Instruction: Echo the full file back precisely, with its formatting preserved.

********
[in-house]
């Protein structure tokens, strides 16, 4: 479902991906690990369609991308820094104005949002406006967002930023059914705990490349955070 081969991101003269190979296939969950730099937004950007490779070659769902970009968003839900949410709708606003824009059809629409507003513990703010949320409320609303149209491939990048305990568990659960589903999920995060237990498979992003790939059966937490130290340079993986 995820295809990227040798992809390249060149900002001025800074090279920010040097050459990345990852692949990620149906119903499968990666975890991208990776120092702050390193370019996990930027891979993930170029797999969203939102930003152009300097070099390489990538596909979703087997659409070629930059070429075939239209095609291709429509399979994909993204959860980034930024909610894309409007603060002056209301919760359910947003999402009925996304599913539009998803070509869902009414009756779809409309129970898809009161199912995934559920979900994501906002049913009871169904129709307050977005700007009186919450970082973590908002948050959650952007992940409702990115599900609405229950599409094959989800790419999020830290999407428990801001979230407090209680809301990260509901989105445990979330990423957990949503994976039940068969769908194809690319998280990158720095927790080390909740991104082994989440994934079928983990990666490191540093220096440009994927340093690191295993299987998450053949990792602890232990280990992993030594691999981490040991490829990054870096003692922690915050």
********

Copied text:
[in-house]
């Protein structure tokens, strides 16, 4: 479902991906690990369609991308820094104005949002406006967002930023059914705990490349955070 081969991101003269190979296939969950730099937004950007490779070659769902970009968003839900949410709708606003824009059809629409507003513990703010949320409320609303149209491939990048305990568990659960589903999920995060237990498979992003790939059966937490130290340079993986 995820295809990227040798992809390249060149900002001025800074090279920010040097050459990345990852692949990620149906119903499968990666975890991208990776120092702050390193370019996990930027891979993930170029797999969203939102930003152009300097070099390489990538596909979703087997659409070629930059070429075939239209095609291709429509399979994909993204959860980034930024909610894309409007603060002056209301919760359910947003999402009925996304599913539009998803070509869902009414009756779809409309129970898809009161199912995934559920979900994501906002049913009871169904129709307050977005700007009186919450970082973590908002948050959650952007992940409702990115599900609405229950599409094959989800790419999020830290999407428990801001979230407090209680809301990260509901989105445990979330990423957990949503994976039940068969769908194809690319998280990158720095927790080390909740991104082994989440994934079928983990990666490191540093220096440009994927340093690191295993299987998450053949990792602890232990280990992993030594691999981490040991490829990054870096003692922690915050």